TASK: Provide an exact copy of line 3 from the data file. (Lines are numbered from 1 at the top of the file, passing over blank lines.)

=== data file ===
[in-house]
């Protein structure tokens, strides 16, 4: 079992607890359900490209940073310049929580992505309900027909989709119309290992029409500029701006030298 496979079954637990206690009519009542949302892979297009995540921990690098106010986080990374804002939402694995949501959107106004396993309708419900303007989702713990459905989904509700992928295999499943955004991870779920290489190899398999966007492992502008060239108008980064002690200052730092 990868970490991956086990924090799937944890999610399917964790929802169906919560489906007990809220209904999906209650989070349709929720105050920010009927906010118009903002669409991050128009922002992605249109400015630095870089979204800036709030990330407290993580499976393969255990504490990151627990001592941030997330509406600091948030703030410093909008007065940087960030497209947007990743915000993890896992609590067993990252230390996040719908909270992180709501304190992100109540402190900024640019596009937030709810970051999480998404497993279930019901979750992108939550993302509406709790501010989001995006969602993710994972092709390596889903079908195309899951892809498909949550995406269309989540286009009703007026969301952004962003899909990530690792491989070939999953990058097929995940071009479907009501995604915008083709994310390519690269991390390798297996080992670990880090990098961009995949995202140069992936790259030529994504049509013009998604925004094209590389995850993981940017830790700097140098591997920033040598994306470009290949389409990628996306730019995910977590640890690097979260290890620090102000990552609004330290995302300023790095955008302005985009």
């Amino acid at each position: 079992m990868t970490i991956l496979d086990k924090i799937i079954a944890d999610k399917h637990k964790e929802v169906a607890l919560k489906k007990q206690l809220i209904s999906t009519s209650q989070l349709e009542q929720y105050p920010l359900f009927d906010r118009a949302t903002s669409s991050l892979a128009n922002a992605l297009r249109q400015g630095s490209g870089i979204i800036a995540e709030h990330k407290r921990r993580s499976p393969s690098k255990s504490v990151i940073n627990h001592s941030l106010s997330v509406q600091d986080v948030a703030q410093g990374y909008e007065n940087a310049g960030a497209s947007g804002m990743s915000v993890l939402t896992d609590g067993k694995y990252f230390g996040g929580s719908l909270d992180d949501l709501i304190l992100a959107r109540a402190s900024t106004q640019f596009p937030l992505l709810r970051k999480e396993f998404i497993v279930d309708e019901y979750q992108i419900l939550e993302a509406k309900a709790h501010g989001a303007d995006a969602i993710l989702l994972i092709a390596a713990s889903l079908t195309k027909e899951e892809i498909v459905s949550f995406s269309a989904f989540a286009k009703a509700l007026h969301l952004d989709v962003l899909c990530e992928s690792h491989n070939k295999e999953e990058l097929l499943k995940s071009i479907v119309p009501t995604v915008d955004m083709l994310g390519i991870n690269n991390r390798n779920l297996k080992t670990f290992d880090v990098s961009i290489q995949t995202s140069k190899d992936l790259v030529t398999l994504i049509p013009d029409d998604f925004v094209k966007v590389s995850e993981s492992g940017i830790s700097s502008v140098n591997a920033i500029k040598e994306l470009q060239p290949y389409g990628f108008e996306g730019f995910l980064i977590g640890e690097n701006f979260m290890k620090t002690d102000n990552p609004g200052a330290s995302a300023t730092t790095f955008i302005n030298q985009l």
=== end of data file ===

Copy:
């Amino acid at each position: 079992m990868t970490i991956l496979d086990k924090i799937i079954a944890d999610k399917h637990k964790e929802v169906a607890l919560k489906k007990q206690l809220i209904s999906t009519s209650q989070l349709e009542q929720y105050p920010l359900f009927d906010r118009a949302t903002s669409s991050l892979a128009n922002a992605l297009r249109q400015g630095s490209g870089i979204i800036a995540e709030h990330k407290r921990r993580s499976p393969s690098k255990s504490v990151i940073n627990h001592s941030l106010s997330v509406q600091d986080v948030a703030q410093g990374y909008e007065n940087a310049g960030a497209s947007g804002m990743s915000v993890l939402t896992d609590g067993k694995y990252f230390g996040g929580s719908l909270d992180d949501l709501i304190l992100a959107r109540a402190s900024t106004q640019f596009p937030l992505l709810r970051k999480e396993f998404i497993v279930d309708e019901y979750q992108i419900l939550e993302a509406k309900a709790h501010g989001a303007d995006a969602i993710l989702l994972i092709a390596a713990s889903l079908t195309k027909e899951e892809i498909v459905s949550f995406s269309a989904f989540a286009k009703a509700l007026h969301l952004d989709v962003l899909c990530e992928s690792h491989n070939k295999e999953e990058l097929l499943k995940s071009i479907v119309p009501t995604v915008d955004m083709l994310g390519i991870n690269n991390r390798n779920l297996k080992t670990f290992d880090v990098s961009i290489q995949t995202s140069k190899d992936l790259v030529t398999l994504i049509p013009d029409d998604f925004v094209k966007v590389s995850e993981s492992g940017i830790s700097s502008v140098n591997a920033i500029k040598e994306l470009q060239p290949y389409g990628f108008e996306g730019f995910l980064i977590g640890e690097n701006f979260m290890k620090t002690d102000n990552p609004g200052a330290s995302a300023t730092t790095f955008i302005n030298q985009l």